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John 14:1-14

The Rev. Jon Roberts

10 May


Calvary Episcopal Church

Indian Rocks Beach, FL

1 “Let not your hearts be troubled; believe in God, believe also in me. 2 In my Father’s house are many rooms; if it were not so, would I have told you that I go to prepare a place for you? 3 And when I go and prepare a place for you, I will come again and will take you to myself, that where I am you may be also. 4 And you know the way where I am going.” 5 Thomas said to him, “Lord, we do not know where you are going; how can we know the way?” 6 Jesus said to him, “I am the way, and the truth, and the life; no one comes to the Father, but by me. 7 If you had known me, you would have known my Father also; henceforth you know him and have seen him.” 8 Philip said to him, “Lord, show us the Father, and we shall be satisfied.” 9 Jesus said to him, “Have I been with you so long, and yet you do not know me, Philip? He who has seen me has seen the Father; how can you say, ‘Show us the Father’? 10 Do you not believe that I am in the Father and the Father in me? The words that I say to you I do not speak on my own authority; but the Father who dwells in me does his works. 11 Believe me that I am in the Father and the Father in me; or else believe me for the sake of the works themselves. 12 “Truly, truly, I say to you, he who believes in me will also do the works that I do; and greater works than these will he do, because I go to the Father. 13 Whatever you ask in my name, I will do it, that the Father may be glorified in the Son; 14 if you ask anything in my name, I will do it.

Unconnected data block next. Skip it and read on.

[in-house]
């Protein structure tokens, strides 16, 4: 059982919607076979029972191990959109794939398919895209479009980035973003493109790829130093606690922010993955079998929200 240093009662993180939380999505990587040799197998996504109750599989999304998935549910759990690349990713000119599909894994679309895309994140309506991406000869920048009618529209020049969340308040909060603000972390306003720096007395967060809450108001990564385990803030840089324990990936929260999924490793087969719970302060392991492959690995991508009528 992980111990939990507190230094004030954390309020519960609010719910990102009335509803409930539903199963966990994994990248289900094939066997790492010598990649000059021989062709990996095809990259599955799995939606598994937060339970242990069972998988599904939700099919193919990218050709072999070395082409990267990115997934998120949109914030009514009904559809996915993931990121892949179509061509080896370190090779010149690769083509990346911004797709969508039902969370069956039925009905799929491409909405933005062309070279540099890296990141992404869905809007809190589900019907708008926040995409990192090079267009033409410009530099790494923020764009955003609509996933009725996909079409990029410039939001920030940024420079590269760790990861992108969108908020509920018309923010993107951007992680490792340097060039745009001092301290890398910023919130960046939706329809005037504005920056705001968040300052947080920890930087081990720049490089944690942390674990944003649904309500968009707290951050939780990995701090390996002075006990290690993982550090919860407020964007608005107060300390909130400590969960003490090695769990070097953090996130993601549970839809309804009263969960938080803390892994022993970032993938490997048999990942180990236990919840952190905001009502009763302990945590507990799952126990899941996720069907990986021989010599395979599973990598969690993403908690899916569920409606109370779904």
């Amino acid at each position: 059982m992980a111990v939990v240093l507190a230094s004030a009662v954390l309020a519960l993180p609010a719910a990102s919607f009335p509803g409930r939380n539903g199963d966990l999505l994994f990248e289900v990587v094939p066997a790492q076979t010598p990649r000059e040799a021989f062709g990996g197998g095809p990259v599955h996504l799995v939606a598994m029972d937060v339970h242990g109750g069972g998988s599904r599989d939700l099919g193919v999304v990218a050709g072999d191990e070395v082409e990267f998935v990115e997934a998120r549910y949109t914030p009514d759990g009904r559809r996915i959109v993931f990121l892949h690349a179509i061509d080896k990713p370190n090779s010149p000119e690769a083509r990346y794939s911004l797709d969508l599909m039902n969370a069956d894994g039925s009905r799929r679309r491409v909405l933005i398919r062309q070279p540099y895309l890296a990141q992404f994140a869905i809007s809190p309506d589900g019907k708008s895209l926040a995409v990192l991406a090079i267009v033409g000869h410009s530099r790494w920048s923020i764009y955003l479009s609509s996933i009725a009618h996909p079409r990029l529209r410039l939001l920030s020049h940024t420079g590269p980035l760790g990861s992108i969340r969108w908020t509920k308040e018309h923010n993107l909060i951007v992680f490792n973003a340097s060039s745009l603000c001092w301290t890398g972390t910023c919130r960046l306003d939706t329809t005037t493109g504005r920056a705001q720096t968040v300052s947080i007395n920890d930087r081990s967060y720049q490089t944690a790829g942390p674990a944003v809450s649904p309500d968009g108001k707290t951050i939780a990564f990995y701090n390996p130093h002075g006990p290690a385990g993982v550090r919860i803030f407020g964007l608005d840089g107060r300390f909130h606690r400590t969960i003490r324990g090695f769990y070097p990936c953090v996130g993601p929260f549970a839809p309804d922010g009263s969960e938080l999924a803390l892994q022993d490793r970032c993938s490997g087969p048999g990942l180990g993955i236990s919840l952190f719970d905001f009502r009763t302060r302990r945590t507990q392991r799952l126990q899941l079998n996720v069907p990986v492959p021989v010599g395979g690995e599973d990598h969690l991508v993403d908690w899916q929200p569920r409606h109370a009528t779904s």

The New Jerusalem by Alexander Sorsher, 1950-Present

The way, the truth and the life.
No one gets delivered without the love of God.[1]